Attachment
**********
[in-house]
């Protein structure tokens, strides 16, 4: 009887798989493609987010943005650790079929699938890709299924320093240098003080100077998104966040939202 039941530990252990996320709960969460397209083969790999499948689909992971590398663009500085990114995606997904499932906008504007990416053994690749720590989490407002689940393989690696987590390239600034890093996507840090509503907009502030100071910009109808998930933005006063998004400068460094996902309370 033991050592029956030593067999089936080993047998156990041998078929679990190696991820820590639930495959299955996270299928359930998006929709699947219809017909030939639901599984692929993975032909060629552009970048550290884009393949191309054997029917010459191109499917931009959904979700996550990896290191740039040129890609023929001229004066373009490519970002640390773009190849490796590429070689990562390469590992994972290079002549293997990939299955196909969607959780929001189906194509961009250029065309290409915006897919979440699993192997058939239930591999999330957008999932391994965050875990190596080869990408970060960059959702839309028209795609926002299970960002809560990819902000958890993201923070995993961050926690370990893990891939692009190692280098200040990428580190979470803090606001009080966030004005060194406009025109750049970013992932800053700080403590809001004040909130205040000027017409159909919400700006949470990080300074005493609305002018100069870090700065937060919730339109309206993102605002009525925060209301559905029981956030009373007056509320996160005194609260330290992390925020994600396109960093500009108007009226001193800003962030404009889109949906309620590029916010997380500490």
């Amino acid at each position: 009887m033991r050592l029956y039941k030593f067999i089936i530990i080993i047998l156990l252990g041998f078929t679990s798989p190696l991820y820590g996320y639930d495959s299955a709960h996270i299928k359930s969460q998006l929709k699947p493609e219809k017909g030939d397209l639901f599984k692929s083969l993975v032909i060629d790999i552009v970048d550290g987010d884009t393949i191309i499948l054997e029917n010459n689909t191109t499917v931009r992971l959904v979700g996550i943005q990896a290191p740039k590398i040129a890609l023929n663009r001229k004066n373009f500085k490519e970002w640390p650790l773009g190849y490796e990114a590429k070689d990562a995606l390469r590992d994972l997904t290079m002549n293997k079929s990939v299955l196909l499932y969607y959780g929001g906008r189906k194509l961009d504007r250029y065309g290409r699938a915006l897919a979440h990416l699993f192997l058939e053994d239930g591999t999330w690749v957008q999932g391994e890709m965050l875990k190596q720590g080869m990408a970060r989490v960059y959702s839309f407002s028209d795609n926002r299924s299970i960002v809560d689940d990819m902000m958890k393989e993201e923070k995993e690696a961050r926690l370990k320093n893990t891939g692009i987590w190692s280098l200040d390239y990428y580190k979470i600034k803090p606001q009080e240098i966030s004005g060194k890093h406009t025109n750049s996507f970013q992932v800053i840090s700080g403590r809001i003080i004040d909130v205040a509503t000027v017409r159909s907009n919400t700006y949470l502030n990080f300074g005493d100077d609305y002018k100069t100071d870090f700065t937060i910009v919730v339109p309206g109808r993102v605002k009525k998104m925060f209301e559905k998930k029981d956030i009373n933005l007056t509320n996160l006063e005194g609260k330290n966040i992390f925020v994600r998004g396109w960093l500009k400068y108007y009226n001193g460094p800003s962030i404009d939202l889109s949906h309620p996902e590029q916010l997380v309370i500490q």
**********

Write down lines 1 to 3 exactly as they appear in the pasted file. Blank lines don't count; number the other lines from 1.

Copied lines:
[in-house]
């Protein structure tokens, strides 16, 4: 009887798989493609987010943005650790079929699938890709299924320093240098003080100077998104966040939202 039941530990252990996320709960969460397209083969790999499948689909992971590398663009500085990114995606997904499932906008504007990416053994690749720590989490407002689940393989690696987590390239600034890093996507840090509503907009502030100071910009109808998930933005006063998004400068460094996902309370 033991050592029956030593067999089936080993047998156990041998078929679990190696991820820590639930495959299955996270299928359930998006929709699947219809017909030939639901599984692929993975032909060629552009970048550290884009393949191309054997029917010459191109499917931009959904979700996550990896290191740039040129890609023929001229004066373009490519970002640390773009190849490796590429070689990562390469590992994972290079002549293997990939299955196909969607959780929001189906194509961009250029065309290409915006897919979440699993192997058939239930591999999330957008999932391994965050875990190596080869990408970060960059959702839309028209795609926002299970960002809560990819902000958890993201923070995993961050926690370990893990891939692009190692280098200040990428580190979470803090606001009080966030004005060194406009025109750049970013992932800053700080403590809001004040909130205040000027017409159909919400700006949470990080300074005493609305002018100069870090700065937060919730339109309206993102605002009525925060209301559905029981956030009373007056509320996160005194609260330290992390925020994600396109960093500009108007009226001193800003962030404009889109949906309620590029916010997380500490």
């Amino acid at each position: 009887m033991r050592l029956y039941k030593f067999i089936i530990i080993i047998l156990l252990g041998f078929t679990s798989p190696l991820y820590g996320y639930d495959s299955a709960h996270i299928k359930s969460q998006l929709k699947p493609e219809k017909g030939d397209l639901f599984k692929s083969l993975v032909i060629d790999i552009v970048d550290g987010d884009t393949i191309i499948l054997e029917n010459n689909t191109t499917v931009r992971l959904v979700g996550i943005q990896a290191p740039k590398i040129a890609l023929n663009r001229k004066n373009f500085k490519e970002w640390p650790l773009g190849y490796e990114a590429k070689d990562a995606l390469r590992d994972l997904t290079m002549n293997k079929s990939v299955l196909l499932y969607y959780g929001g906008r189906k194509l961009d504007r250029y065309g290409r699938a915006l897919a979440h990416l699993f192997l058939e053994d239930g591999t999330w690749v957008q999932g391994e890709m965050l875990k190596q720590g080869m990408a970060r989490v960059y959702s839309f407002s028209d795609n926002r299924s299970i960002v809560d689940d990819m902000m958890k393989e993201e923070k995993e690696a961050r926690l370990k320093n893990t891939g692009i987590w190692s280098l200040d390239y990428y580190k979470i600034k803090p606001q009080e240098i966030s004005g060194k890093h406009t025109n750049s996507f970013q992932v800053i840090s700080g403590r809001i003080i004040d909130v205040a509503t000027v017409r159909s907009n919400t700006y949470l502030n990080f300074g005493d100077d609305y002018k100069t100071d870090f700065t937060i910009v919730v339109p309206g109808r993102v605002k009525k998104m925060f209301e559905k998930k029981d956030i009373n933005l007056t509320n996160l006063e005194g609260k330290n966040i992390f925020v994600r998004g396109w960093l500009k400068y108007y009226n001193g460094p800003s962030i404009d939202l889109s949906h309620p996902e590029q916010l997380v309370i500490q």